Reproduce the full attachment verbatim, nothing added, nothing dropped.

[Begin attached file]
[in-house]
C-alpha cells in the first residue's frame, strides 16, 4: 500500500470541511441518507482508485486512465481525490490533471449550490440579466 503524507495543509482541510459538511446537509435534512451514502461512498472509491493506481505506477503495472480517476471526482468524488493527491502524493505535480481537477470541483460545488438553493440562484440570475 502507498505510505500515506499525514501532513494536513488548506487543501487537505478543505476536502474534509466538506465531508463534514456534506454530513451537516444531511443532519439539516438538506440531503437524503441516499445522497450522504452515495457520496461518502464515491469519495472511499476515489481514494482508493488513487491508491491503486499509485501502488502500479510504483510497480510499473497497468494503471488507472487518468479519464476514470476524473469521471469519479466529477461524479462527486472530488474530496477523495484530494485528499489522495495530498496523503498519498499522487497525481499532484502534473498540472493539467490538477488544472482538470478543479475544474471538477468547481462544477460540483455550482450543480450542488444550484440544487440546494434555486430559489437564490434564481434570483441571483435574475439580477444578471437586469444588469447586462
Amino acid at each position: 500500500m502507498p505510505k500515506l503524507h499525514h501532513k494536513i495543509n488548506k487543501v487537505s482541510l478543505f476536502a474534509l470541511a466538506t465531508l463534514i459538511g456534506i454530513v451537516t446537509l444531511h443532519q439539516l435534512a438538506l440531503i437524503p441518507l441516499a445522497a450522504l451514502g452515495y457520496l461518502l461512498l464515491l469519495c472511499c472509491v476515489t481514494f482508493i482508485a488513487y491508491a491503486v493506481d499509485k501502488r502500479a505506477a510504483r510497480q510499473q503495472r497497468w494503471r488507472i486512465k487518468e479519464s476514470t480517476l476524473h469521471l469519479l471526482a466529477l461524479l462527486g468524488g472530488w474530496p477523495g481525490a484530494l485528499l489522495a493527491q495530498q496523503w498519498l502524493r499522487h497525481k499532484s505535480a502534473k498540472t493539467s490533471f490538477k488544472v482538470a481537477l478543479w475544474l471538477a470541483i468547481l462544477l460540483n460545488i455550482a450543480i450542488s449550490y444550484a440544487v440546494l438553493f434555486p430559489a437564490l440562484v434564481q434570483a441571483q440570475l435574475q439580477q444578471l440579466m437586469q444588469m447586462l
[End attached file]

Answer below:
[in-house]
C-alpha cells in the first residue's frame, strides 16, 4: 500500500470541511441518507482508485486512465481525490490533471449550490440579466 503524507495543509482541510459538511446537509435534512451514502461512498472509491493506481505506477503495472480517476471526482468524488493527491502524493505535480481537477470541483460545488438553493440562484440570475 502507498505510505500515506499525514501532513494536513488548506487543501487537505478543505476536502474534509466538506465531508463534514456534506454530513451537516444531511443532519439539516438538506440531503437524503441516499445522497450522504452515495457520496461518502464515491469519495472511499476515489481514494482508493488513487491508491491503486499509485501502488502500479510504483510497480510499473497497468494503471488507472487518468479519464476514470476524473469521471469519479466529477461524479462527486472530488474530496477523495484530494485528499489522495495530498496523503498519498499522487497525481499532484502534473498540472493539467490538477488544472482538470478543479475544474471538477468547481462544477460540483455550482450543480450542488444550484440544487440546494434555486430559489437564490434564481434570483441571483435574475439580477444578471437586469444588469447586462
Amino acid at each position: 500500500m502507498p505510505k500515506l503524507h499525514h501532513k494536513i495543509n488548506k487543501v487537505s482541510l478543505f476536502a474534509l470541511a466538506t465531508l463534514i459538511g456534506i454530513v451537516t446537509l444531511h443532519q439539516l435534512a438538506l440531503i437524503p441518507l441516499a445522497a450522504l451514502g452515495y457520496l461518502l461512498l464515491l469519495c472511499c472509491v476515489t481514494f482508493i482508485a488513487y491508491a491503486v493506481d499509485k501502488r502500479a505506477a510504483r510497480q510499473q503495472r497497468w494503471r488507472i486512465k487518468e479519464s476514470t480517476l476524473h469521471l469519479l471526482a466529477l461524479l462527486g468524488g472530488w474530496p477523495g481525490a484530494l485528499l489522495a493527491q495530498q496523503w498519498l502524493r499522487h497525481k499532484s505535480a502534473k498540472t493539467s490533471f490538477k488544472v482538470a481537477l478543479w475544474l471538477a470541483i468547481l462544477l460540483n460545488i455550482a450543480i450542488s449550490y444550484a440544487v440546494l438553493f434555486p430559489a437564490l440562484v434564481q434570483a441571483q440570475l435574475q439580477q444578471l440579466m437586469q444588469m447586462l